Value-Based Care: What’s Not Working?

 In Member Experience

There is a widely held belief among healthcare experts that value-based care can reduce healthcare costs, improve healthcare coordination and quality of care, and help to alleviate physician burnout. Increasing evidence supports this belief.

That is why the Biden Administration aims to include all 34 million traditional Medicare beneficiaries in value-based arrangements by 2030, up significantly from 13 million in 2023. Similarly, Medicaid is embracing value-based care, with 41 states adopting capitated managed care. As of now, 72 percent of Medicaid beneficiaries are enrolled in comprehensive risk-based managed care organizations.

Nevertheless, administering value-based care arrangements is far from easy – and is critical to achieving the Quadruple Aim.

In our conversations with health plans, we hear six recurrent themes that highlight the challenges inherent to value-based care administration.

  1. “It’s hard to demonstrate near-term ROI, and even harder to forecast.”

    A 2023 survey of 400 providers and payers showed more than a third (38 percent) of respondents believe the narrow definition of ROI significantly affects value-based care adoption. The study also found that 51 percent believe the requirement to prove near-term ROI is a significant factor in slowing the growth of value-based care. Only the reluctance to assume downside risk is believed to be a more significant factor than the requirement to prove near-term ROI.

    Source: 2023 Perspectives on Value-Based Care Survey Report

  1. “We have no idea how we’re performing until the end-of-the-year settlement.”This is true for health plans and even more so for physician practices.The average US primary care practice reports 12 managed care contracts. Chances are that incentive programs and terms vary significantly between contracts, meaning it can be quite challenging for providers to know how to succeed in their value-based care arrangements.In fact, additional evidence from a 2024 Black Book Research survey suggests that providers do not inherently know how to succeed in value-based care. The survey found that two-thirds of healthcare providers in value-based care arrangements are “turning to advisory firms to navigate the complexities of addressing their challenges in care delivery, implementing effective data analytics strategies, and fostering collaboration among various stakeholders in the healthcare sector.”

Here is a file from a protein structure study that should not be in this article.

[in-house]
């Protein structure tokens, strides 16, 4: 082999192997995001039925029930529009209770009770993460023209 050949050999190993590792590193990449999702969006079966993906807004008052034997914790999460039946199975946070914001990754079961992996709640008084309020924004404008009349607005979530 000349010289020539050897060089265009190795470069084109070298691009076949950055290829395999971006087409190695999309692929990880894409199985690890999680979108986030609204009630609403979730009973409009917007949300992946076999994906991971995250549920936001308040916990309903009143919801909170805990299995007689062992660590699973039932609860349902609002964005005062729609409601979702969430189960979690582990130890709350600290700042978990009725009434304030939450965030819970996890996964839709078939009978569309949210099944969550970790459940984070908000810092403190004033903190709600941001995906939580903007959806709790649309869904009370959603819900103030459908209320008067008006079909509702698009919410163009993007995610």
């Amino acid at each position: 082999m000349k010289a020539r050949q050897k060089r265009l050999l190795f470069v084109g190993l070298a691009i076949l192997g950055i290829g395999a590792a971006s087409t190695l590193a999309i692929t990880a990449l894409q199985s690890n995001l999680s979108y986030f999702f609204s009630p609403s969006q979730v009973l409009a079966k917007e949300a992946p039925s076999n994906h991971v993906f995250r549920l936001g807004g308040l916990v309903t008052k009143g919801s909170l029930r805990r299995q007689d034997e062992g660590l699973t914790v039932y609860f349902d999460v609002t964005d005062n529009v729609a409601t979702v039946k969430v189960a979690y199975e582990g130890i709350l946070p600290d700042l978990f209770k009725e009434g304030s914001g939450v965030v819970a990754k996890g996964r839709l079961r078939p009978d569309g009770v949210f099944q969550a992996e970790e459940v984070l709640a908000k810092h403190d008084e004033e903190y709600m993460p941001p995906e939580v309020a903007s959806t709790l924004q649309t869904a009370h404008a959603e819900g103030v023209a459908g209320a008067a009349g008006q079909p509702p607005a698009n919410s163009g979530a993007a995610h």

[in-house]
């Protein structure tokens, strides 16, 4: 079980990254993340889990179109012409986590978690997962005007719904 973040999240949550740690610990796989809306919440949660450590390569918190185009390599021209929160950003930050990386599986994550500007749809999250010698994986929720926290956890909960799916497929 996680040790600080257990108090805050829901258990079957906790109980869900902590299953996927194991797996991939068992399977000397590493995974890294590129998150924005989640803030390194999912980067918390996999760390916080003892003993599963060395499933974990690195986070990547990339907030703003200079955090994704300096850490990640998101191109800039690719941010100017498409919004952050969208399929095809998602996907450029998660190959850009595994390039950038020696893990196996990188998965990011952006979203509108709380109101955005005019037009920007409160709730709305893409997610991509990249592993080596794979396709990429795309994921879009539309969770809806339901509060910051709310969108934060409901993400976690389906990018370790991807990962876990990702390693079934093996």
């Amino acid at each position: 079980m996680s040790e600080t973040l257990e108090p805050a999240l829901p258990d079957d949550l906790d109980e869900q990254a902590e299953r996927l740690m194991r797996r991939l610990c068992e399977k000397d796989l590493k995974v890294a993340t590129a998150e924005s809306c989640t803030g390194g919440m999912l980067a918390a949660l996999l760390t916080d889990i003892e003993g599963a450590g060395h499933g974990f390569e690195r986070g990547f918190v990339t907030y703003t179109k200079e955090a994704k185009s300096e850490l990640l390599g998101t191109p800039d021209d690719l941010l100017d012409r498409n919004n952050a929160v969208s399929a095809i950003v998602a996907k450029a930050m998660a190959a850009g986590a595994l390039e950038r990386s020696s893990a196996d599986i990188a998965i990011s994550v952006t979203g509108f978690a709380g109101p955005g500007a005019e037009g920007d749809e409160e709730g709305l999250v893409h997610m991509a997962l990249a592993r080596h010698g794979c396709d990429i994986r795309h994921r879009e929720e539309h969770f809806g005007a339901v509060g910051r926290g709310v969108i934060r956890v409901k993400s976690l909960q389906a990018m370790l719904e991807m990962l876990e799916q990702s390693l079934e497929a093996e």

2. “Physicians are reluctant to join due to a perceived lack of transparency.”Data availability tops the list of capability gaps that have had a negative effect on the performance of value-based care programs, with 37 percent of respondents saying it has a major negative effect and another 37 percent saying it has a minor negative impact. Provider and payer survey respondents also cite gaps in analytic and IT/digital capabilities as negative impacts on value-based care performance.Chart Source: 2023 Perspectives on Value-Based Care Survey Report
  1. “Tracking performance requires a TON of manual Excel number crunching.”Health plans continue to increase the number of VBC contracts. One estimate suggests that statewide plans manage as many as 20 contracts, putting billions of dollars at risk. At the same time, too many plans are still managing these contracts with Excel spreadsheets, significantly limiting their ability to manage and impact performance.
  1. “Data is scattered across multiple systems – there is no one source of truth.”Many health plans have cobbled together multiple systems to administer their value-based care contracts, including a member attribution engine, member engagement platform, claims processing, provider performance reporting, value-based care contract builder and modeling platform, and more. This complicates health plans’ ability to administer value-based care contracts, and potentially more problematic, there is no single source of truth.
  1. “Quality metrics are great, but tracking is too slow for proactive engagement.”Ideally, health plans and their value-based care providers have near real-time, member-level data that identifies gaps in care such as mammograms and colonoscopies. Too many health plans are unable to attain and share this data in a timely manner that enables providers to close these gaps during the plan year. This hurts provider performance and also negatively impacts health plans’ Medicare Star ratings and efforts to attain/retain NCQA accreditation.

At NASCO, we believe that achieving excellence in value-based care requires embracing four key imperatives:

  • A holistic approach
  • Data transparency for health plans and providers
  • Clarity about financial impacts
  • Insight velocity

Stay tuned for a deep dive into the imperatives around which we are building and a guide to excelling at value-based care administration.